(Diego M. Radzinschi)
Did President Donald Trump expose himself to obstruction of justice charges in the unfolding scandal involving former FBI Director James Comey?
If anyone has an opinion on that burning question, it’s the country’s pool of former federal prosecutors. Many of them are loudly making their opinions known—out of political conviction, or to gain publicity, or both. But some ex-prosecutors at big corporate defense firms are keeping mum, concerned that the consequences of speaking out could harm or alienate their clients. “If you have a client who will need to make arguments to [the] Justice Department, you don’t want to make an enemy of the Justice Department,” explained one quieted former prosecutor, who asked not to be named in this story.
Another anonymous ex-prosecutor said his own unwillingness to speak publicly had nothing to do with potential reprisals under the Trump administration. He wouldn’t have wanted clients to see him discussing a White House scandal during the Clinton or Obama years either, the attorney said.
“That is the last thing they want, their lawyer pontificating about stuff like this,” he said, referring to Comey’s firing and to the president’s alleged effort to halt an FBI probe into ex-national security adviser Michael Flynn’s Russia ties.
Other former prosecutors, appointed by both Democratic and Republican administrations, said a reticence to speak out on its own suggested a threat to the criminal justice system’s credibility.
“That alone indicates a chilling effect,” said Matt Orwig of Winston & Strawn, a former U.S. attorney in Dallas who served under President George W. Bush.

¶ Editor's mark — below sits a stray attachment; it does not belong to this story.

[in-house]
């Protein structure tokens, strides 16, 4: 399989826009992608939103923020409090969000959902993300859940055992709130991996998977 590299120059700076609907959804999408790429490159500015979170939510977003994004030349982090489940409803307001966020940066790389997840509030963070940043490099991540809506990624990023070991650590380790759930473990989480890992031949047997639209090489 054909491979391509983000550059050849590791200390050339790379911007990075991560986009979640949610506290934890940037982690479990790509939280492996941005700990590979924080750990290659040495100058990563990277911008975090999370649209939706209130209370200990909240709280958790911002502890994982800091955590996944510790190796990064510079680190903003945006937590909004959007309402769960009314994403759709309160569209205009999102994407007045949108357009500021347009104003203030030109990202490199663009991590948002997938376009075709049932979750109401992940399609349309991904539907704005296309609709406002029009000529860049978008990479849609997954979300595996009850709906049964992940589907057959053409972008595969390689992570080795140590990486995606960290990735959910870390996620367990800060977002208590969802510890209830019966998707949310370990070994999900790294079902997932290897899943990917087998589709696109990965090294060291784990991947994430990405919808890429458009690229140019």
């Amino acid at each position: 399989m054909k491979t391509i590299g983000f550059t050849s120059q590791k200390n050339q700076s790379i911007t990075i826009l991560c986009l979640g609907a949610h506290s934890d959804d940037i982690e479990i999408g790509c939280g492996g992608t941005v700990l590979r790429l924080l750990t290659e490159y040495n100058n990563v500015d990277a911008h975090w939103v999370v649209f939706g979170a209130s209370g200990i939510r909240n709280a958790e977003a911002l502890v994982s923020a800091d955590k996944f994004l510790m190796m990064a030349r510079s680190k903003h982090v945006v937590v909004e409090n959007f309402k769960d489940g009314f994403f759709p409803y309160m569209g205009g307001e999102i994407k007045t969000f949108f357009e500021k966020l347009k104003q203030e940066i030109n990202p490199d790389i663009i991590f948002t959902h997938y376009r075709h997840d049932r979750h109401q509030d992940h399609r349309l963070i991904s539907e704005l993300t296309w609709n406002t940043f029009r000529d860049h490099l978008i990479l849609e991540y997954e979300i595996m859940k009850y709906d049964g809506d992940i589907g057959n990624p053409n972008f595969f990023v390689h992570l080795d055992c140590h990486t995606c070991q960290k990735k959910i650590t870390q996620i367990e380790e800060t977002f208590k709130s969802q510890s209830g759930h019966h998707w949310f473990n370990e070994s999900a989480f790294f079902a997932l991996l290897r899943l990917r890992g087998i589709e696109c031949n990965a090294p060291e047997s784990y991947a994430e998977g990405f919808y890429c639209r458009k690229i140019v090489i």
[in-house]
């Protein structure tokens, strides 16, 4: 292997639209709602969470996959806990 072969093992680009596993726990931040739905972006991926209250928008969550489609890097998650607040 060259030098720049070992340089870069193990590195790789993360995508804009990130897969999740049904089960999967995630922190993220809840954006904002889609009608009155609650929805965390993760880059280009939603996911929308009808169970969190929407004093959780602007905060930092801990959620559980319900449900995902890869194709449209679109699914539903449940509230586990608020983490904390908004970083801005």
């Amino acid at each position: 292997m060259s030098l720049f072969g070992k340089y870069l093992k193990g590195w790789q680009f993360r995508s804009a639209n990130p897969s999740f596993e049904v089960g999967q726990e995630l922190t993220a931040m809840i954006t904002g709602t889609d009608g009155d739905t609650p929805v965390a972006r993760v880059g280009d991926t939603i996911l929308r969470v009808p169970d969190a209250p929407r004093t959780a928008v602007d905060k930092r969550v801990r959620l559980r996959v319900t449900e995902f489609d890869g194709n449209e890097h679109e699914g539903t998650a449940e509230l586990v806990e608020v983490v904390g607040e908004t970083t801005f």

Robert Mintz, the managing partner of McCarter & English’s Newark, New Jersey, office, said many of his fellow ex-prosecutors seemed more than happy to be quoted on Trump’s prospects. But Mintz, who was an assistant U.S. attorney for the District of New Jersey, said he’d let more evidence surface before saying too much.
“I think this is premature at this point to make any predictions about where this is going. Too much information is missing, and so much of the information is hearsay. There really has to be additional fact gathering,” Mintz said.
Paul Coggins of Locke Lord, a former U.S. attorney for the Northern District of Texas who served under President Bill Clinton, said Trump changed the calculus with his own statement to NBC’s Lester Holt that Comey’s firing was related to Russia.
“It is clearly within the power and the purview of the president to dismiss the FBI director,” Coggins said. But if that action was tied to an effort to halt an investigation of the collusion between the Russians and the Trump campaign, he said, it raises the spectre of obstruction of justice. “Ordinarily the difficulty would have been in proving his intent,” Coggins said.
Orwig agreed, saying, “There is a lot of evidence about the president’s intent.”
(Coggins and Orwig were speaking before The New York Times and others reported that the president also pressured Comey in February to drop an investigation into Flynn’s Russia connections.)
Coggins contrasted Trump’s public statements about Comey’s firing with the successful effort to defend former Texas governor and current Secretary of Energy Rick Perry against charges related to his conduct in state office.
In 2014, a grand jury indicted Perry, a Republican, on two felony counts of abuse of power related to a threat to withhold funding from a Democratic district attorney with authority to investigate the governor’s office. Perry ultimately prevailed, largely because prosecutors had not persuasively presented evidence of Perry’s motives for firing the DA, Coggins said.
Even though he was a Democrat and he supported the DA’s public corruption unit, Coggins said he signed an appellate brief in support of Perry’s defense because he didn’t want to see the criminalization of politics.
On the flip side, Coggins and others are now wary of the politicalization of criminal justice, which may be one reason they’re speaking their minds.
“It could be some in my firm don’t want to talk. But I’m a firm believer that you have to ask for forgiveness after the fact,” Coggins said.
Copyright The American Lawyer. All rights reserved. This material may not be published, broadcast, rewritten, or redistributed.